Organised retail’s biggest obstacle: Unorganised supply chains

Even as the retail pundits spell a bright future for organised retailing in India – at an annual growth rate of 9.5 per cent -to double its presence to $30 billion by 2010, there are some key supply chain issues which are impeding its growth, reveals a report Winning with Intelligent Supply Chains.

According to the report, which was released by the Federation of Indian Chambers of Commerce and Industry (FICCI) and Ernst & Young, “the most significant challenge that impedes the development of an efficient and modern retail sector is an underdeveloped supply chain”. Commenting on traditional supply chain networks, it says that the chain, a partially informed push/ pipeline model with a unidirectional flow, is expected to transform into a fully informed network model with bi-directional flow of information.

The report also points out to the huge shortage of experts in this area, coupled with the fact that only 64 per cent of organisations have a full fledged independent department to manage the supply chain. Commenting on the importance of supply chains, Bharti Enterprises managing director Rajan Bharti Mittal said, “If the front end has to grow, you need a completely stitched back-end. There is a loss of 3 per cent GDP growth if we do not invest in infrastructure.”

Of the existing domestic retailers in the organised sector, the Future Group, promoters of Big Bazaar and Food Bazaar, has a separate branch – Future Logistics- to look into its supply chain logistics. Speaking to The Indian Express, Pantaloon Retail chief executive officer (food business) Arvind Chaudhary said, “The cold infrastructure in the country is missing. Moreover, one can’t have cold infrastructure in parts; it has to be present for the entire logistics. Otherwise there will be a thermal shock.”

To bring a balance between the supply chain practices adopted so far and emerging futuristic technologies, the report suggests adoption of an “intelligent supply chain”. It speaks of a paradigm shift from traditional supply chains towards adaptive and real-time supply networks. “To achieve profitable growth over the next few years, supply chains need to be realigned into efficient, agile and adaptable networks,” says the report. This, in turn would help manage costs, ensure product availability and be highly responsive.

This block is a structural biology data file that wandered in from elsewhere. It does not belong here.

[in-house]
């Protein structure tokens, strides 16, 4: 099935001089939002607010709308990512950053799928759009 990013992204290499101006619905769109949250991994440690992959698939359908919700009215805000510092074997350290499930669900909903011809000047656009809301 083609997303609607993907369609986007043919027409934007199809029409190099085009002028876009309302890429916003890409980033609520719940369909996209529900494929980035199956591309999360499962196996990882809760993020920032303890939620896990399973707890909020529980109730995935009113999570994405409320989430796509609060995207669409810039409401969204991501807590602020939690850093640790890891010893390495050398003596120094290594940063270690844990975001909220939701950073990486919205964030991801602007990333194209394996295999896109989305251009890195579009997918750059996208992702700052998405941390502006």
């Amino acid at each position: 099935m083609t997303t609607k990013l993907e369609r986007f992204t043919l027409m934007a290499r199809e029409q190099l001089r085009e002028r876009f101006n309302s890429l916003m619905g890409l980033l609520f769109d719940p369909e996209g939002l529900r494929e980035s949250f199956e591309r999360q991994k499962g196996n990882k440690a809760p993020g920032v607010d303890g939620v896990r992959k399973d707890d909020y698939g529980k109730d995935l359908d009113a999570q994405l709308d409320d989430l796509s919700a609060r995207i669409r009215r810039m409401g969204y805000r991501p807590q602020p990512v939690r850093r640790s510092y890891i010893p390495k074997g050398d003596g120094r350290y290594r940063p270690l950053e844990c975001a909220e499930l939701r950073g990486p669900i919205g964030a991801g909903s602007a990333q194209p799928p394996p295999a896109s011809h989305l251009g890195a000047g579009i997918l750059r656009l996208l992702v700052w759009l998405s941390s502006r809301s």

Agrees Chaudhary, as he points out that transporting perishables through cold infrastructure will increase the costs of basic commodities like tomato and potato by at least nine times. “Currently, barring fruits and vegetables, everything is transported under ambient (natural) conditions. We have to evaluate the wastage versus cost of transporting through cold infrastructure. In effect, the real wastage is minimal as the lesser produce is sent for processing,” adds Chaudhary. He suggests alternatives suitable for Indian conditions, such as encouraging farmers to harvest perishables early in the morning, transporting then quickly to local markets and sourcing from them.

The report calls for informational and technological intervention to tackle the current bottlenecks by using supply chain technologies like Radio Frequency Identification, barcode scanners, Point Of Sales terminals, handheld devices and software packages. It reveals that 85 per cent companies use IT to capture and analyse real-time information for effective decision making.

As Yes Bank country head (food and agri-business strategic advisory & research) Kalyan Chakravarthy GKD earlier told The Indian Express,

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